top of page

The Shadow (1994)—A Comic Book Film Far Ahead of Its Time

The Shadow 1994 movie poster

In 1931, The Shadow was a very popular book series that was later adapted to serialized radio, comic books and film. During his run, The Shadow was depicted as a man who could manipulate the minds of his opponents to make himself more terrifying. Creator Walter Gibson claimed that he was inspired by several sources including Bram Stoker’s Dracula. Gibson was also a very fast writer and penned almost 300 stories on The Shadow, setting up the stage for other superhero stories to follow. The Shadow underwent many different alter egos, with the most common one being Lamont Cranston, a wealthy playboy who also happens to be the star of the 1994 film adaptation.

The 1994 film depicts Cranston (played by Alec Baldwin) as a former Mongolian warlord who learned how to influence the minds of people to appear invisible among other abilities by a Tibetan monk known as The Tulku. Seven years later, Cranston returns home to New York City and begins his crusade on crime. While not fighting crime, Cranston attends the Cobalt Club, a club for rich people and the NYC Police. One day, he meets Margo Lane (played by Penelope Ann Miller) who can read people’s minds and whose father, Dr. Reinhardt Lane (played by Sir Ian McKellen) works as a scientist for the U.S. War Department. Meanwhile, Shiwan Khan (played by John Lone), the last descendant of Genghis Khan and a former student of The Tulku, plans to rule over the world.

Alec Baldwin as The Shadow

One way I would describe the film would be that it feels almost like Tim Burton’s Batman (1989) mixed in with a bit of Guillermo Del Toro’s Hellboy. From the set design, to the color grading and cinematography, 1994’s The Shadow truly delves into its pulpy roots. Perhaps my favorite element of the film is the set design and overall use of visual effects. I really appreciated the overall aesthetic of Lamont Cranston’s mansion due to its reminiscence to classic comic book films and even having some horror influences. The best way I can describe it is Wayne Manor from Tim Burton’s Batman films mixed in with the Spencer Mansion from the Resident Evil games. Speaking of Cranston, Alec Baldwin was perfectly cast as Lamont. He has the piercing blue eyes, tall stature and dark hair that just screams out comic book billionaire playboy. In fact, he looked so good as Lamont Cranston that I seriously wished he was cast as Bruce Wayne in a Batman film. As Lamont, Baldwin is both charismatic and intelligent, capable of using his connections to get info through his agents and contacts throughout New York.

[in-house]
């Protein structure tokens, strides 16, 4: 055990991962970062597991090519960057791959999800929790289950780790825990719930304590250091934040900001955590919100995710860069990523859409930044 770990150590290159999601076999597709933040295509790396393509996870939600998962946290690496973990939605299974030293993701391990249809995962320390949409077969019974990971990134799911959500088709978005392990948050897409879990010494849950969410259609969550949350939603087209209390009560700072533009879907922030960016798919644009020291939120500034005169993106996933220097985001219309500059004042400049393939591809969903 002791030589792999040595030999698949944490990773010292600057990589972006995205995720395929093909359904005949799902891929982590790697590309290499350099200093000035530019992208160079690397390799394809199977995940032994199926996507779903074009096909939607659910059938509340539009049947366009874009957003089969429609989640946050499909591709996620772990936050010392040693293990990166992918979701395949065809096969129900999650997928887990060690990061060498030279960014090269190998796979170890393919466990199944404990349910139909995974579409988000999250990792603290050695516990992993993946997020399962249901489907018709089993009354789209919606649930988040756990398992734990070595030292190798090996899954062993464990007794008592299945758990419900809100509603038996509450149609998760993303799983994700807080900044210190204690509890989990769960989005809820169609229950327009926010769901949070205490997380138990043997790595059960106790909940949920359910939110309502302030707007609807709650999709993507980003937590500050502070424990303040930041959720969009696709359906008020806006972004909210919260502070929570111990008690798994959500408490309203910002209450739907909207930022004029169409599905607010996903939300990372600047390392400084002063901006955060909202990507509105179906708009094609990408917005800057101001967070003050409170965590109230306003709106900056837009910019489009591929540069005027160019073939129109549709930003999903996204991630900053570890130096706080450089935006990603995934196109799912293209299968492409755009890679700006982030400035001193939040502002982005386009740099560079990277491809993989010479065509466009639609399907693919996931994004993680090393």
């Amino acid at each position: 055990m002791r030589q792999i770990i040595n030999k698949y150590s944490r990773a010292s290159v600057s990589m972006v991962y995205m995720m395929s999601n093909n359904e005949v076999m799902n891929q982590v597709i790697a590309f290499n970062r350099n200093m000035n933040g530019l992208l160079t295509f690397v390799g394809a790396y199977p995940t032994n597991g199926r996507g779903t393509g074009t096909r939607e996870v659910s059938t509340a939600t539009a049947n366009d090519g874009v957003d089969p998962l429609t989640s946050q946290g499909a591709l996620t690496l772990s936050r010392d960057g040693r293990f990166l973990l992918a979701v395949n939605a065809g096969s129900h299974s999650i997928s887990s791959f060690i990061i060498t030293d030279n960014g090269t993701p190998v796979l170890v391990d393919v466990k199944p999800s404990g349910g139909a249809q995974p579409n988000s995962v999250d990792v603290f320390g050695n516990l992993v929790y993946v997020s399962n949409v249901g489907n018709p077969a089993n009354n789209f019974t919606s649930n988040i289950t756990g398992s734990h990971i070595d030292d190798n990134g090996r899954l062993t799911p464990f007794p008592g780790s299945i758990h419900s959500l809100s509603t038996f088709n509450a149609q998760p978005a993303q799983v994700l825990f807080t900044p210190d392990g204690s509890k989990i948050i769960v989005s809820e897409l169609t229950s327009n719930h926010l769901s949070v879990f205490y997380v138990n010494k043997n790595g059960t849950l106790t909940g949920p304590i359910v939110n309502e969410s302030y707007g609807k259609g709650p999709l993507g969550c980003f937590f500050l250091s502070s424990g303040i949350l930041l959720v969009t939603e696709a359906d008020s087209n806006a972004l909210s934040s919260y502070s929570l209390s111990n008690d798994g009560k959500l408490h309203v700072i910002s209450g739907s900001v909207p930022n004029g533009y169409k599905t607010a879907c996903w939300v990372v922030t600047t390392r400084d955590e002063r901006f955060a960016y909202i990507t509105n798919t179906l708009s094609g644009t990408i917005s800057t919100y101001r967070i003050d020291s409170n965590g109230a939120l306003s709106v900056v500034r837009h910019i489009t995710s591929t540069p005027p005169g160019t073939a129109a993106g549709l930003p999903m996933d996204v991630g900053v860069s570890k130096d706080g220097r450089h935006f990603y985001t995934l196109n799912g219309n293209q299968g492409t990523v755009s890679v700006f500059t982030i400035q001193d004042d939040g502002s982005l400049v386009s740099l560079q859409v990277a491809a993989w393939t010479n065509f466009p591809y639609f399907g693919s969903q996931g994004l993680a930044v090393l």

The rights of The Shadow were acquired by Universal in 1982 with screenwriter David Koepp slated to write. Koepp is a huge fan of The Shadow and would often listen to the radio serials as a child. He claimed that there were so many stories involving the character, but he wanted to focus on a more serious route. Koepp wrote the film with Alec Baldwin in the role, citing his appearance as paramount to bringing the character to life. Not only did he make the right call with Baldwin, but I think this is one of my favorite films that Alec Baldwin has been in. But while Baldwin did an excellent job as Lamont Cranston, I thought he was rather disappointing as The Shadow himself. As The Shadow, he is almost incompetent at stopping the villains, and even needed help from Margo Lane to get out of an obvious trap.